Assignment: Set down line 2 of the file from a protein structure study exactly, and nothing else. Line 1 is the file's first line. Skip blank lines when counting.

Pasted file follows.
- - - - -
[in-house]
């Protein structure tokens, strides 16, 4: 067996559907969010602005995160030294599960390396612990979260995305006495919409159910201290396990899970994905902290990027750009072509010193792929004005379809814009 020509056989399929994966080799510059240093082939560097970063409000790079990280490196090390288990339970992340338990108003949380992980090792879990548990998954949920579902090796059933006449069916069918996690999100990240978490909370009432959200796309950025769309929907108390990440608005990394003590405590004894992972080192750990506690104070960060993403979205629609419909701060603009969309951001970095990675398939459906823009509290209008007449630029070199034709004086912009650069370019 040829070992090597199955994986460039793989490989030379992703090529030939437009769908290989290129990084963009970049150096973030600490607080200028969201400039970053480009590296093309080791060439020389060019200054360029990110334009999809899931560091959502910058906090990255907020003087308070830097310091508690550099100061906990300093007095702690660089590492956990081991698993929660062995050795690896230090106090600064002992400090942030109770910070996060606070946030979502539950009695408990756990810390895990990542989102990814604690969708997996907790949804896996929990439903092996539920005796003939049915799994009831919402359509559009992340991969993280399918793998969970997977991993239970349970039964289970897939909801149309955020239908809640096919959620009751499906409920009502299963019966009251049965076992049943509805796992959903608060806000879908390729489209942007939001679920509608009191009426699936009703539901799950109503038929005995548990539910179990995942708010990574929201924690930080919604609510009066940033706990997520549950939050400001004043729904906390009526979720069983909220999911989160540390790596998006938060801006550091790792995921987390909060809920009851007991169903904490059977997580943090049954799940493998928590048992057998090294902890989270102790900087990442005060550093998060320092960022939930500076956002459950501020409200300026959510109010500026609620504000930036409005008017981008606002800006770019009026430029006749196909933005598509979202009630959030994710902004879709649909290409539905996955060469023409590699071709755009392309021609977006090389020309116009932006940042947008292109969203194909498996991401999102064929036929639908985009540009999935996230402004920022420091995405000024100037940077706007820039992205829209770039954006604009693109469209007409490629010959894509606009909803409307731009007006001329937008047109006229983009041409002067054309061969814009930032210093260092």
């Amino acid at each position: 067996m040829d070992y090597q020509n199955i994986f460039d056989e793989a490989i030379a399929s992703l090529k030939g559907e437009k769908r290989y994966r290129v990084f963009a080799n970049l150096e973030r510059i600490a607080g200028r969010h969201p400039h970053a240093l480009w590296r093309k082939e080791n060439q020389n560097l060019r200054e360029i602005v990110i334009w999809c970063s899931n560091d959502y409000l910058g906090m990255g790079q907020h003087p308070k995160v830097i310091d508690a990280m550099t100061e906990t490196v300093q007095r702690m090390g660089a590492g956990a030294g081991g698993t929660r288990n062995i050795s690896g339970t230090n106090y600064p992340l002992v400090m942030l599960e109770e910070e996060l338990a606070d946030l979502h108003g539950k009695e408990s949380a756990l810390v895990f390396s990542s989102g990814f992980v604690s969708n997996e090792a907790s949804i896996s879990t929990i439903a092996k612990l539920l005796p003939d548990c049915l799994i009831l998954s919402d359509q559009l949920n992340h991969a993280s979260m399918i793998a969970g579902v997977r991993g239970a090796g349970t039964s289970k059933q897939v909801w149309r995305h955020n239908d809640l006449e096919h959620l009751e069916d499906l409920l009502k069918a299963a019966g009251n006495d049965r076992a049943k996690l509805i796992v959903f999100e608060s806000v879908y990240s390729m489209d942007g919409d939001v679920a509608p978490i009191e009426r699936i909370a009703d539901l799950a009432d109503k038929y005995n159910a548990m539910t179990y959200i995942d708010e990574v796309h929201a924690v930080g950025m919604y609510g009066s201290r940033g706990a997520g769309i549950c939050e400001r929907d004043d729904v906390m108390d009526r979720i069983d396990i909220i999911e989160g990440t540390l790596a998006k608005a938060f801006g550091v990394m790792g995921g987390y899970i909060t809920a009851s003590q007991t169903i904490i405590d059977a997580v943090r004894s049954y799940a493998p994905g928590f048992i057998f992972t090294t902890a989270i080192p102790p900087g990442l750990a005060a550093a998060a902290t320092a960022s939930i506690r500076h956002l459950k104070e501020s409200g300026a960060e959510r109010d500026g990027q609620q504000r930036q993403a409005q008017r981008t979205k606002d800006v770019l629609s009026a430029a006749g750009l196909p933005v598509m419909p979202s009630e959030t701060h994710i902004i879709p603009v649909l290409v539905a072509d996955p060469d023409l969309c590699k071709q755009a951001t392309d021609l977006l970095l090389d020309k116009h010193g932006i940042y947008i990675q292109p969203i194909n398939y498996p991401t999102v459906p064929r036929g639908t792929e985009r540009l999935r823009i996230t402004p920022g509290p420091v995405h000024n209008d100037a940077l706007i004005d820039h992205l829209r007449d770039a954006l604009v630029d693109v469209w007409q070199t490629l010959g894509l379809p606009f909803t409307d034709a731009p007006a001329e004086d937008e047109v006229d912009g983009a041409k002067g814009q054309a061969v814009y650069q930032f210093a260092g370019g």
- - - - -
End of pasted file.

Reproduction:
């Protein structure tokens, strides 16, 4: 067996559907969010602005995160030294599960390396612990979260995305006495919409159910201290396990899970994905902290990027750009072509010193792929004005379809814009 020509056989399929994966080799510059240093082939560097970063409000790079990280490196090390288990339970992340338990108003949380992980090792879990548990998954949920579902090796059933006449069916069918996690999100990240978490909370009432959200796309950025769309929907108390990440608005990394003590405590004894992972080192750990506690104070960060993403979205629609419909701060603009969309951001970095990675398939459906823009509290209008007449630029070199034709004086912009650069370019 040829070992090597199955994986460039793989490989030379992703090529030939437009769908290989290129990084963009970049150096973030600490607080200028969201400039970053480009590296093309080791060439020389060019200054360029990110334009999809899931560091959502910058906090990255907020003087308070830097310091508690550099100061906990300093007095702690660089590492956990081991698993929660062995050795690896230090106090600064002992400090942030109770910070996060606070946030979502539950009695408990756990810390895990990542989102990814604690969708997996907790949804896996929990439903092996539920005796003939049915799994009831919402359509559009992340991969993280399918793998969970997977991993239970349970039964289970897939909801149309955020239908809640096919959620009751499906409920009502299963019966009251049965076992049943509805796992959903608060806000879908390729489209942007939001679920509608009191009426699936009703539901799950109503038929005995548990539910179990995942708010990574929201924690930080919604609510009066940033706990997520549950939050400001004043729904906390009526979720069983909220999911989160540390790596998006938060801006550091790792995921987390909060809920009851007991169903904490059977997580943090049954799940493998928590048992057998090294902890989270102790900087990442005060550093998060320092960022939930500076956002459950501020409200300026959510109010500026609620504000930036409005008017981008606002800006770019009026430029006749196909933005598509979202009630959030994710902004879709649909290409539905996955060469023409590699071709755009392309021609977006090389020309116009932006940042947008292109969203194909498996991401999102064929036929639908985009540009999935996230402004920022420091995405000024100037940077706007820039992205829209770039954006604009693109469209007409490629010959894509606009909803409307731009007006001329937008047109006229983009041409002067054309061969814009930032210093260092």